Our dear friend S turned 40 this past weekend and such a milestone deserves to be celebrated in style. For this massive beer fan and the only friend I have who has Welsh as his mother tongue, Mr B and I decided to try our luck and attempt to get our hands on some Trappist beer regularly listed as some of the ‘best in the world’.
Belgium is of course, home to some of the most popular beers globally and trappist beers are particularly revered. Belgium has 6 monasteries still brewing, sometimes the monks themselves directly brew, at others monks supervise the brewing. Any profits made above the basic living expenses of the monks are given to charity. This means you can drink down some great beer in good conscience!
I’d heard about the Abdij St. Sixtus, close to Lille and Ypres, and its particularly small batch beers from an American colleague but did not realise the adventure that actually getting the beer entails. The Abbey was founded in 1838 and is the only brewery in Belgium where monks do all the brewing which makes it particularly special.
So how did we get hold of the beer?
- After checking online, we noted down the 3 hour period (yes, seriously) when the ‘beer line’ would be open.
- Mr B took the first 1.5 hours trying to get through and then I took over. I had a weird but very clear feeling we’d be successful. By 11.55 I was getting slightly anxious we’d have to revert to a back-up gift when the engaged tone changed and started ringing.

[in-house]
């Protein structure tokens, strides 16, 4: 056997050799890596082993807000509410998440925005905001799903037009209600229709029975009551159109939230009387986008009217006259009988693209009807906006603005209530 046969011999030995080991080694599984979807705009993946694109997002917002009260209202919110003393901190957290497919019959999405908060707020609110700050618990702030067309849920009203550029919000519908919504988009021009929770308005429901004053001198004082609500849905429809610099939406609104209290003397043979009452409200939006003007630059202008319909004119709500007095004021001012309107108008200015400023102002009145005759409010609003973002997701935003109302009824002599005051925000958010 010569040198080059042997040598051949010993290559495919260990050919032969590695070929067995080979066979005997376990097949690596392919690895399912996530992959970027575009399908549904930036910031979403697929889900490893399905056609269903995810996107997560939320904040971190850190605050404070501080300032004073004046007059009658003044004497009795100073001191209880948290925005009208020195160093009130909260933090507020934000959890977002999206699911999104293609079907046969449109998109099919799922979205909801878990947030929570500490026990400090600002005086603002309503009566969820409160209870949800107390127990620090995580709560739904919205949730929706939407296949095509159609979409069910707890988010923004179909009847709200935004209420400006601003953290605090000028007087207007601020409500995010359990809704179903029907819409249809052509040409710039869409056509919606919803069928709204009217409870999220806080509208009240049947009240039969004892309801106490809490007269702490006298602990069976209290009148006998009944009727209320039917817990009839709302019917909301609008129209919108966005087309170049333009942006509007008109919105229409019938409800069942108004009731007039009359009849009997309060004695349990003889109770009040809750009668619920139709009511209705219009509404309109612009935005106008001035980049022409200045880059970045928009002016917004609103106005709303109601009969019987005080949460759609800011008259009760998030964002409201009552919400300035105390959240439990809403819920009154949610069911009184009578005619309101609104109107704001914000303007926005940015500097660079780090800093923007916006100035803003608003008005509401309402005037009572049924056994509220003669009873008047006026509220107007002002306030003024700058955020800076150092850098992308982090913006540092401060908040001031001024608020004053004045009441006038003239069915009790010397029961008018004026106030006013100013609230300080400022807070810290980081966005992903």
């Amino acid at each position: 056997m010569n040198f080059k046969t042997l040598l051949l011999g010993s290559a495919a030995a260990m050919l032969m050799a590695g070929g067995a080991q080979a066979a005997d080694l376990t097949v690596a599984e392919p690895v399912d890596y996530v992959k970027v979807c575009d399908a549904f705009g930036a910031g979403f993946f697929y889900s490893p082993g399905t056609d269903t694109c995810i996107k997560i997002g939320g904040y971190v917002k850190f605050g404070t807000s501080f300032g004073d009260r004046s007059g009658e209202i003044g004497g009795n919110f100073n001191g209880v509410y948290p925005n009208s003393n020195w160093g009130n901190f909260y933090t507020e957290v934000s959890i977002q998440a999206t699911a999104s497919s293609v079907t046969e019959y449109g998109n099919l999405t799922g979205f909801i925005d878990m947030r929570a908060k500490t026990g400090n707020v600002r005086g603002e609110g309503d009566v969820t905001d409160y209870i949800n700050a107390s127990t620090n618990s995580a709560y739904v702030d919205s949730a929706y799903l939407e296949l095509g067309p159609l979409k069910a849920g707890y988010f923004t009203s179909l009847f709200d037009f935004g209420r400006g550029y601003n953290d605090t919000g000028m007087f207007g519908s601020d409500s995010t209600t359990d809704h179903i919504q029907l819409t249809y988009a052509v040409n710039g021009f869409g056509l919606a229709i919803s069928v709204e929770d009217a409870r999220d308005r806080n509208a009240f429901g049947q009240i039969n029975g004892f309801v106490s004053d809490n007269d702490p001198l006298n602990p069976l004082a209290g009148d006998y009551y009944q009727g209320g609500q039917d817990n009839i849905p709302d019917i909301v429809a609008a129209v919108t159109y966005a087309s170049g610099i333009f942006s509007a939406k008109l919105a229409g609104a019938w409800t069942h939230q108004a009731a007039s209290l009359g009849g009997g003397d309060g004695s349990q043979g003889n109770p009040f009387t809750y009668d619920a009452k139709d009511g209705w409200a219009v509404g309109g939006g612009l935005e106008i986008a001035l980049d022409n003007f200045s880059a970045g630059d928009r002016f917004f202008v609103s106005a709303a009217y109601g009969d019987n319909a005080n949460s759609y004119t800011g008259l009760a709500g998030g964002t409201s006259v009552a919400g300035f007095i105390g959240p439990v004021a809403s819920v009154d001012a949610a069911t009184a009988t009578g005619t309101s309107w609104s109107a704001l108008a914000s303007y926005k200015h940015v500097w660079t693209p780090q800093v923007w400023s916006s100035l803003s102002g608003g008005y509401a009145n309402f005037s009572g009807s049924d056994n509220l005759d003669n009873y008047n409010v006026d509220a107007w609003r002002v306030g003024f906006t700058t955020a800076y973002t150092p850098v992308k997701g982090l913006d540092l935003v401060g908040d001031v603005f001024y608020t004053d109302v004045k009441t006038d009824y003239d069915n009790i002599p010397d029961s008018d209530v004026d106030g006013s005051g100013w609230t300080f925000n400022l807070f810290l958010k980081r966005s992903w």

- Once I’d given our licence plate and received our pick up slot (immediately calling Mr B despite him being in a meeting to let him know the good news), we were left to contemplate how exactly the monks have the technology to block the phone numbers of those who have got through for 2 months – all very intriguing.
- At the designated time (OK we were 15 mins late) we finally found the unobtrusive beer pick up zone to the left of the main Abbey building.
- A worker (monks don’t do this bit unfortunately, that would be too cool) checked our license plate, loaded up the beer in their distinctive wooden pallets and then rolled forward to the ‘drive through’ payment window (That’s right. By the way, only cards are accepted, no cash).
- We drove off pretty delirious that it all actually worked out!
- If you’re after the coveted Westvleteren 12 be aware that you are limited to one ‘pallet’ of 24 bottles
- If you’d like to try the beers but didn’t have our luck, the onsite restaurant/cafe has all 3 (12, 8 and blond) for sale, as well as the Abbey’s cheese. You can also buy the official beer goblets at the tiny shop here.
- Getting to the monastery is a challenge. Public transport is extremely limited (rail to Poperinge and then a bus) so we recommend hiring a car (designate a driver!) and taking the opportunity to visit some of the war cemeteries while you’re in the area. There is also a Westvleteren walking trail you can pick up at the Abbey.
- While you can’t visit the Abbey or the Brewery themselves, there is a small exhibition room on-site open from 2-5pm but most of the information is only in Flemish.
- The restaurant and exhibition are closed on Fridays which is the official ‘rest day’ of the monastery.
- Those who want the full Abbey experience can stay at the guest house on site for up to a week as long as they are willing to participate in the ‘full life’ of the Abbey where silence is the norm and morning prayers are held at 3.30am…
- The nearby town of Poperinge is known, unsurprisingly, for its hops. The annual ‘Hop Festival’ takes place on the third Sunday in September.